Print Friendly and PDF
only search openDemocracy.net

Contemporary border architectures where human and nonhuman join

The steel police cordon has most recently been sighted in Slovakia, testifying to the ironically global circulation of enclosure discourses and mechanisms.

lead From Richard Mosse'installation on the refugee crisis,Incoming. Photographer: Huda Tayob.In April of last year, artist Ana Teresa Fernández and members of the Border/Arte collective carried out a project titled Borrando la Frontera, or Erasing the Border, in which they painted parts of the Mexico-US border fence in such a way as to make it visually disappear into the background. In Fernández’s words, the project aimed “to symbolically erase a long-standing physical barrier that separates families and causes widespread misery.” More recently, the same border became the subject of an architectural competition titled “Building the Border Wall?” and organized by the Third Mind Foundation as a critical commentary on President Trump’s related endeavors. Most of the competition’s winning entries are characterized by an attempt to integrate the future wall into the surrounding ecologies, albeit leaving intact its physically separating function; they include an inflatable structure powered by the sun, rain and wind, a proposal to use both sides of the wall as a public park, and one in which the wall doubles as irrigation canal to bring prosperity to the Mexican side of the border.

From the winners of the International Design Competition to re-concsptualise the U.S.– Mexican Border Wall.Meanwhile, on the other side of the Atlantic, the US has been busy commissioning a new venue for its London Embassy. The building’s architect, Kieran Timberlake, seems to have taken on board the criticism leveled over the past few years by senior figures of the US administration like John Kerry, according to whom his country’s embassies are among some of the world’s “ugliest” and furthest out of touch with the public. The architect has demarcated the embassy complex from its surroundings not with “high perimeter walls and fences” but with “a park containing a pond, walkways, seating, and landscape along its edges, all open to the citizens of London.”

These are but few of the various examples demonstrating creative practitioners’ increasing preoccupation with border architectures today, whether as geographical divides bearing upon transnational migration and displacement or as urban ones affecting public space in cities. This preoccupation is often motivated by a critique of mainstream walls, fences and barriers, and more specifically, by that of the social and environmental burden these structures are thought to place on their immediate surroundings.

And, as epitomized by the above-mentioned projects, the prevailing tendency among the creative practitioners advancing such a critique is to ascribe to border architectures a set of characteristics that claim to visually and/or materially lighten this burden. To what extent does this ‘critical promise’ deliver?

From the winners of the International Design Competition to re-concsptualise the U.S.– Mexican Border Wall.

The wall’s modularity and portability was initially taken as evidence of Turkey’s commitment to peace.

A good way to begin exploring this question might be to take a closer look into the critique’s object: mainstream border architectures. Consider the wall Turkey recently built along more than two-thirds of the entire length of its border with Syria. Officially called the “Modular Border Security System”, this wall consists of concrete modules that are easy to assemble and demount. The wall’s modularity and portability was initially taken as evidence of Turkey’s commitment to peace and open borders in the region; the wall was only a temporary measure and would be removed as soon as the dust settles.

But the same features have turned out to perpetuate militaristic ends. Parts of this wall have been recycled and reused in the historic neighborhood of Sur in the predominantly Kurdish-inhabited city of Diyarbakır as part of counter-insurgency operations that followed the resumption of the armed conflict between the state and the Kurdistan Workers’ Party in late 2015 after several years of cease-fire and peace negotiations came to a halt. The wall’s modularity and portability have more recently been mobilized to facilitate cross-border operations into Syria by the Turkish Armed Forces. As parts of the wall were temporarily removed to let troops and equipment across the border, the ease with which the removal was carried out helped these operations retain their shock value.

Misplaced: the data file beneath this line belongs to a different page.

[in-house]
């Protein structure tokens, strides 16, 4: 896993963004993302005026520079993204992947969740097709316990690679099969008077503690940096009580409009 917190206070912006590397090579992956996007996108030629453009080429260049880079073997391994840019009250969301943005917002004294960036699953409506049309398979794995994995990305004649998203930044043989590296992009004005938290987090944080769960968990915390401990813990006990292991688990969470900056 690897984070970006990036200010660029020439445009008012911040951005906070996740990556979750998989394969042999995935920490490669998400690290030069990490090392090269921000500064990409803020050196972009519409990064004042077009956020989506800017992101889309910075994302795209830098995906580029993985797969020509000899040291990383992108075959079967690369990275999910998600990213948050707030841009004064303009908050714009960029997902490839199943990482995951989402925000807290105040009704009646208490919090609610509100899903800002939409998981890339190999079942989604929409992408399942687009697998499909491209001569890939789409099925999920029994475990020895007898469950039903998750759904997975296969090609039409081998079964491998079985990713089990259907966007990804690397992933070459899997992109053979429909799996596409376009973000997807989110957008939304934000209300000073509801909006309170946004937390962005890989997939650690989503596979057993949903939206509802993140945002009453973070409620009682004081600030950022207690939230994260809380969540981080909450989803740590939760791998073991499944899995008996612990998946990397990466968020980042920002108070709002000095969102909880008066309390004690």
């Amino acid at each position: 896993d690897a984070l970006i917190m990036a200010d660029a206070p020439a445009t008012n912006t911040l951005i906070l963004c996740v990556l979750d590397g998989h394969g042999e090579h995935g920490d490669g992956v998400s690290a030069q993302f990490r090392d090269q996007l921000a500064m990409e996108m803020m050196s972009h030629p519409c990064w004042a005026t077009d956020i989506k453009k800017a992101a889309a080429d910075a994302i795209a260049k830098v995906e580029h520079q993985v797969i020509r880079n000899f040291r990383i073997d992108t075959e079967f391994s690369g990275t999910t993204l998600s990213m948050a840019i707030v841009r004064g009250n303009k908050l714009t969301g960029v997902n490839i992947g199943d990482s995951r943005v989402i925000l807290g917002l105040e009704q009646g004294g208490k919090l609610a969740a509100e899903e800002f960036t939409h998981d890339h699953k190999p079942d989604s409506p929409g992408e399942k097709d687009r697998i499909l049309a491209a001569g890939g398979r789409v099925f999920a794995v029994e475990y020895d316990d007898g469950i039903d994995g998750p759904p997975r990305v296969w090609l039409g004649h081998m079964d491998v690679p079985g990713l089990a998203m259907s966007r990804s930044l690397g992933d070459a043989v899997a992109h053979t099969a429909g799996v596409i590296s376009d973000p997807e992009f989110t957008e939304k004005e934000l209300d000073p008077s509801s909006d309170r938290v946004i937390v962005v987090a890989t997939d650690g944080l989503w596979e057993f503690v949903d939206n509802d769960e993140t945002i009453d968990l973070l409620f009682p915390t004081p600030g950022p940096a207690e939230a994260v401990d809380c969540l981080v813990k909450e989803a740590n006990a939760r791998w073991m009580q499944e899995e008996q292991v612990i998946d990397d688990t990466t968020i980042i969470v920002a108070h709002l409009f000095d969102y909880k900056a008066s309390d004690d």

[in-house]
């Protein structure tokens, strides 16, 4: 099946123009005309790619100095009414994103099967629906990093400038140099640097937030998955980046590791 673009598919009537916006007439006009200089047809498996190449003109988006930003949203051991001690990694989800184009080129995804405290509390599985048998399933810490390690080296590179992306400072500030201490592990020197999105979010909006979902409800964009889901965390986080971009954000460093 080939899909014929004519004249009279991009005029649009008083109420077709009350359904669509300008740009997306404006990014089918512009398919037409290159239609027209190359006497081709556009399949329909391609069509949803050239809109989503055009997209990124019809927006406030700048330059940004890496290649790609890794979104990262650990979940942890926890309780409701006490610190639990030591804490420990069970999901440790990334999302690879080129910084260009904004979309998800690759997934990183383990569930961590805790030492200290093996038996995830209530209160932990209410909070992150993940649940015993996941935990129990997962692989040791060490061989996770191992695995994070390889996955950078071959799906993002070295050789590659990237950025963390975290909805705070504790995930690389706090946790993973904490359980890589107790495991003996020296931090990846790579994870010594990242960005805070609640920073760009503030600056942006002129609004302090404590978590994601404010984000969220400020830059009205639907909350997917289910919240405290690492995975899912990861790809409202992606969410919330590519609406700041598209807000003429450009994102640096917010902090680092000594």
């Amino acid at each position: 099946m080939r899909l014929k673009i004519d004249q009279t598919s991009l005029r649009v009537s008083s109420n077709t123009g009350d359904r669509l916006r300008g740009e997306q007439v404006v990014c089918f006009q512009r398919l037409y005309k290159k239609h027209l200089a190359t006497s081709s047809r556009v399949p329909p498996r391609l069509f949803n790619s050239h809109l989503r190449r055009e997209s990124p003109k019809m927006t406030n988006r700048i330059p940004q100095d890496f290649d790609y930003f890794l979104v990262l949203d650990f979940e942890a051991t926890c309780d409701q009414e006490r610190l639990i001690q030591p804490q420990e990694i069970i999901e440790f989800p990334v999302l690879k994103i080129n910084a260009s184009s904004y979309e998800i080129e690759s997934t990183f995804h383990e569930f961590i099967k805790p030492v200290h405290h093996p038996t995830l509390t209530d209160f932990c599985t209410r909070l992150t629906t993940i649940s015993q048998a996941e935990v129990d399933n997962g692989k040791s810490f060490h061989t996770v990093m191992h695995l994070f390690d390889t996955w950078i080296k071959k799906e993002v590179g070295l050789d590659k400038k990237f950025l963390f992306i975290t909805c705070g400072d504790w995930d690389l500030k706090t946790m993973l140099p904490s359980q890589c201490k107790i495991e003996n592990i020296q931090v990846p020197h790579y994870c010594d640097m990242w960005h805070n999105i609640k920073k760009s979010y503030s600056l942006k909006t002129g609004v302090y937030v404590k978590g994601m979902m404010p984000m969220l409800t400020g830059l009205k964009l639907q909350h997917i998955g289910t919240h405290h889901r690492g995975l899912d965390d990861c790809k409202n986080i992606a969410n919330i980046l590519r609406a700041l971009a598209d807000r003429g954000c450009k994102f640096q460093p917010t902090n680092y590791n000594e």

There are also smaller scale examples indicating that flexible, modular and/or mobile border architectures are increasingly defining the mainstream. Consider the barrier-on-wheels that appeared on May Day 2014 in Turkey’s capital Ankara. It was designed bespoke for the Turkish police in the wake of the Gezi Park protests that shook the entire country throughout late 2013. The barrier is fully equipped with CCTV cameras, audio and video recording devices, full-body scanners used for X-raying incoming protesters, security lights, an automated tear gas and pressurized water release system that becomes activated if a certain amount of load is pressed against the structure, and a separate pressure washer to clean up the scene once order is restored. It also doubles as a police checkpoint and temporary detention center thanks to a small cage at its back where activists arrested on the spot are held before being transferred to police headquarters. This mobile and versatile barrier was modeled on a similar device used in the UK called “the steel police cordon,” which was rolled out in late 2011 in the wake of the London riots and deployed in numerous instances that year, such as the anti-austerity protests held in central London mid-December. A similar device has most recently been sighted in Slovakia, testifying to the ironically global circulation of enclosure discourses and mechanisms.

As clearly seen in both these cases from Turkey, being less of an imposition – whether in a tectonic or in a visual sense – is indeed integral rather than antithetical to mainstream border architectures today. Moreover, as especially indicated by the case of the barrier-on-wheels, the effectiveness of such structures is programmed to depend, even if partly, on the often-unnoticed participation of the very subjects against whom they have been designed. By significantly reducing the role and presence of officers, the barriers in question purport to address many contentious aspects of law enforcement in the event of protest: Was force used too heavily too early? Automated features mean that the answer to this rests no longer with officers but with protesters and their interactions with the barrier. Was force used too heavily too early? Automated features mean that the answer to this rests no longer with officers but with protesters.